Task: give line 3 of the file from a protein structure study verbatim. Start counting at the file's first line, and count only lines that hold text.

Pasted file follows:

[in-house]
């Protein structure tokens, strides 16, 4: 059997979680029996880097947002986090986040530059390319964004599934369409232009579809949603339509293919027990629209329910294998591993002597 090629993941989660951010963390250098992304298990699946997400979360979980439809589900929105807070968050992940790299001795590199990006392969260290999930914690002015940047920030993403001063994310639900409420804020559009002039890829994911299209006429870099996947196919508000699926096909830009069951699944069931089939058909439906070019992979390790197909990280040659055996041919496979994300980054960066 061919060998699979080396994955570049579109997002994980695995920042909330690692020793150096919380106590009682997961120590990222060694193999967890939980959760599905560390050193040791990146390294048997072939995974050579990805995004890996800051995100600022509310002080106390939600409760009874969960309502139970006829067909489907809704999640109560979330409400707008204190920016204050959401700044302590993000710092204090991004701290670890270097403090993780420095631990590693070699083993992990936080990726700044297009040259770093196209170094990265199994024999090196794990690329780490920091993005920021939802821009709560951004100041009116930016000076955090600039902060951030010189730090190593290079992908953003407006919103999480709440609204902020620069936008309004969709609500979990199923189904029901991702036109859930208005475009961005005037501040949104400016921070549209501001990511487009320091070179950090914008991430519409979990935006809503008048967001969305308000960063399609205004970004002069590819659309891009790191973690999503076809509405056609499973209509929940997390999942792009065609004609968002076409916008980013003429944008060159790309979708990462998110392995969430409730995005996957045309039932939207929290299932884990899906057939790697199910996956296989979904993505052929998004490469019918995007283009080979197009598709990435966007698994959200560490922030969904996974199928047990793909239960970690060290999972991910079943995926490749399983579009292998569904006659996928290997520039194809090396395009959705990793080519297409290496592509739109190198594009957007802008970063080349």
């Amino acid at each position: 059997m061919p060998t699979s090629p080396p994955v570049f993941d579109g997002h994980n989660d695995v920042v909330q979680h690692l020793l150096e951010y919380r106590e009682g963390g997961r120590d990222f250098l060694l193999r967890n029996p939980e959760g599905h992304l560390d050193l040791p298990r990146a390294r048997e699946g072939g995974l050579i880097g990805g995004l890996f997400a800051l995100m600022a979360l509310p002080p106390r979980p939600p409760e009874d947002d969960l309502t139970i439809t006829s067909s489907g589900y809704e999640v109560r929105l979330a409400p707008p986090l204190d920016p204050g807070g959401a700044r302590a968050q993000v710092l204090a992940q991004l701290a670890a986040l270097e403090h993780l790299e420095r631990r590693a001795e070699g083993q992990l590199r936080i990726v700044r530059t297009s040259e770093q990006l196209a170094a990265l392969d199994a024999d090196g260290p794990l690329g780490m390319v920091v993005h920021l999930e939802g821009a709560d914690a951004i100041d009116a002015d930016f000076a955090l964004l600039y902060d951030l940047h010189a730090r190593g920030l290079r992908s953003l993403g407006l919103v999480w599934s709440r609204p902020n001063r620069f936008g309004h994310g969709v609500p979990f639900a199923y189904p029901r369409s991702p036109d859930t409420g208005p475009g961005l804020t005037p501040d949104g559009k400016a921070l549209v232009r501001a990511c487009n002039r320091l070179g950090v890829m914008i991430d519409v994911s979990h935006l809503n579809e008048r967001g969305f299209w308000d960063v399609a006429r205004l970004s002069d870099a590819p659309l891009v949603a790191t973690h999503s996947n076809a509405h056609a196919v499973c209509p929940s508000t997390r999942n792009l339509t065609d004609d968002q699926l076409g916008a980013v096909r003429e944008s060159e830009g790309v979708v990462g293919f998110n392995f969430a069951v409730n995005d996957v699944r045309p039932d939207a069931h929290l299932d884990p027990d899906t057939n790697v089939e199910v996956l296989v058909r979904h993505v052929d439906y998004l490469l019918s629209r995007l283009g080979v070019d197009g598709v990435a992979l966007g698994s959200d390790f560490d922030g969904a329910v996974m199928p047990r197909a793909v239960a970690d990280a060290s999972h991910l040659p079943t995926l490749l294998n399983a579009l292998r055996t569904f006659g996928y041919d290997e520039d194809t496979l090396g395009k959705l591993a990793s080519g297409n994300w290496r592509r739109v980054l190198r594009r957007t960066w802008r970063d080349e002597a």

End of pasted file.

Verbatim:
């Amino acid at each position: 059997m061919p060998t699979s090629p080396p994955v570049f993941d579109g997002h994980n989660d695995v920042v909330q979680h690692l020793l150096e951010y919380r106590e009682g963390g997961r120590d990222f250098l060694l193999r967890n029996p939980e959760g599905h992304l560390d050193l040791p298990r990146a390294r048997e699946g072939g995974l050579i880097g990805g995004l890996f997400a800051l995100m600022a979360l509310p002080p106390r979980p939600p409760e009874d947002d969960l309502t139970i439809t006829s067909s489907g589900y809704e999640v109560r929105l979330a409400p707008p986090l204190d920016p204050g807070g959401a700044r302590a968050q993000v710092l204090a992940q991004l701290a670890a986040l270097e403090h993780l790299e420095r631990r590693a001795e070699g083993q992990l590199r936080i990726v700044r530059t297009s040259e770093q990006l196209a170094a990265l392969d199994a024999d090196g260290p794990l690329g780490m390319v920091v993005h920021l999930e939802g821009a709560d914690a951004i100041d009116a002015d930016f000076a955090l964004l600039y902060d951030l940047h010189a730090r190593g920030l290079r992908s953003l993403g407006l919103v999480w599934s709440r609204p902020n001063r620069f936008g309004h994310g969709v609500p979990f639900a199923y189904p029901r369409s991702p036109d859930t409420g208005p475009g961005l804020t005037p501040d949104g559009k400016a921070l549209v232009r501001a990511c487009n002039r320091l070179g950090v890829m914008i991430d519409v994911s979990h935006l809503n579809e008048r967001g969305f299209w308000d960063v399609a006429r205004l970004s002069d870099a590819p659309l891009v949603a790191t973690h999503s996947n076809a509405h056609a196919v499973c209509p929940s508000t997390r999942n792009l339509t065609d004609d968002q699926l076409g916008a980013v096909r003429e944008s060159e830009g790309v979708v990462g293919f998110n392995f969430a069951v409730n995005d996957v699944r045309p039932d939207a069931h929290l299932d884990p027990d899906t057939n790697v089939e199910v996956l296989v058909r979904h993505v052929d439906y998004l490469l019918s629209r995007l283009g080979v070019d197009g598709v990435a992979l966007g698994s959200d390790f560490d922030g969904a329910v996974m199928p047990r197909a793909v239960a970690d990280a060290s999972h991910l040659p079943t995926l490749l294998n399983a579009l292998r055996t569904f006659g996928y041919d290997e520039d194809t496979l090396g395009k959705l591993a990793s080519g297409n994300w290496r592509r739109v980054l190198r594009r957007t960066w802008r970063d080349e002597a």